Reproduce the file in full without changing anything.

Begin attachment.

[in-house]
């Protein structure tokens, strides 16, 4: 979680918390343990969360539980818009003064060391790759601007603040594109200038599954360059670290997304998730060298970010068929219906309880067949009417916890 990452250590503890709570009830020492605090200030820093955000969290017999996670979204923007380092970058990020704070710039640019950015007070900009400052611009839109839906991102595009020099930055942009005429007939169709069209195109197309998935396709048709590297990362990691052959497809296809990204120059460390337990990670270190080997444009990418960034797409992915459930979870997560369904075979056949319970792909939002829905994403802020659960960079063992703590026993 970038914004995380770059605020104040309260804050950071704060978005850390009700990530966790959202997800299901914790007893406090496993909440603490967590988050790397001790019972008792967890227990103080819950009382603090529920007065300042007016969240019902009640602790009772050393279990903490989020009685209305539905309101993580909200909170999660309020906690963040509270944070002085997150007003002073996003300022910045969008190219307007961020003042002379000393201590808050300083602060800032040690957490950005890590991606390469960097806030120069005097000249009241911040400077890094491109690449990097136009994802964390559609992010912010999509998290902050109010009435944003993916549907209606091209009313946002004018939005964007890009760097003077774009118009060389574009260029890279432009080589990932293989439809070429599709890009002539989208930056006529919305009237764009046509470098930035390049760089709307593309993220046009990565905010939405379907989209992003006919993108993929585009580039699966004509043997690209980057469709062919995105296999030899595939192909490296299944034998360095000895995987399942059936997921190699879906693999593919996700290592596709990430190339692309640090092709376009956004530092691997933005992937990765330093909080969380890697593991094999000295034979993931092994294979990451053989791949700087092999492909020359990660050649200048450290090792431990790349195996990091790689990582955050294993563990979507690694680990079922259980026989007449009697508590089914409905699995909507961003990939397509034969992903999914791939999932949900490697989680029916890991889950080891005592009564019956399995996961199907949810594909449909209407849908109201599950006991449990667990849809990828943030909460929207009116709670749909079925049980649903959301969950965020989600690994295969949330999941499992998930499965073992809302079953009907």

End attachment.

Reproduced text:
[in-house]
């Protein structure tokens, strides 16, 4: 979680918390343990969360539980818009003064060391790759601007603040594109200038599954360059670290997304998730060298970010068929219906309880067949009417916890 990452250590503890709570009830020492605090200030820093955000969290017999996670979204923007380092970058990020704070710039640019950015007070900009400052611009839109839906991102595009020099930055942009005429007939169709069209195109197309998935396709048709590297990362990691052959497809296809990204120059460390337990990670270190080997444009990418960034797409992915459930979870997560369904075979056949319970792909939002829905994403802020659960960079063992703590026993 970038914004995380770059605020104040309260804050950071704060978005850390009700990530966790959202997800299901914790007893406090496993909440603490967590988050790397001790019972008792967890227990103080819950009382603090529920007065300042007016969240019902009640602790009772050393279990903490989020009685209305539905309101993580909200909170999660309020906690963040509270944070002085997150007003002073996003300022910045969008190219307007961020003042002379000393201590808050300083602060800032040690957490950005890590991606390469960097806030120069005097000249009241911040400077890094491109690449990097136009994802964390559609992010912010999509998290902050109010009435944003993916549907209606091209009313946002004018939005964007890009760097003077774009118009060389574009260029890279432009080589990932293989439809070429599709890009002539989208930056006529919305009237764009046509470098930035390049760089709307593309993220046009990565905010939405379907989209992003006919993108993929585009580039699966004509043997690209980057469709062919995105296999030899595939192909490296299944034998360095000895995987399942059936997921190699879906693999593919996700290592596709990430190339692309640090092709376009956004530092691997933005992937990765330093909080969380890697593991094999000295034979993931092994294979990451053989791949700087092999492909020359990660050649200048450290090792431990790349195996990091790689990582955050294993563990979507690694680990079922259980026989007449009697508590089914409905699995909507961003990939397509034969992903999914791939999932949900490697989680029916890991889950080891005592009564019956399995996961199907949810594909449909209407849908109201599950006991449990667990849809990828943030909460929207009116709670749909079925049980649903959301969950965020989600690994295969949330999941499992998930499965073992809302079953009907």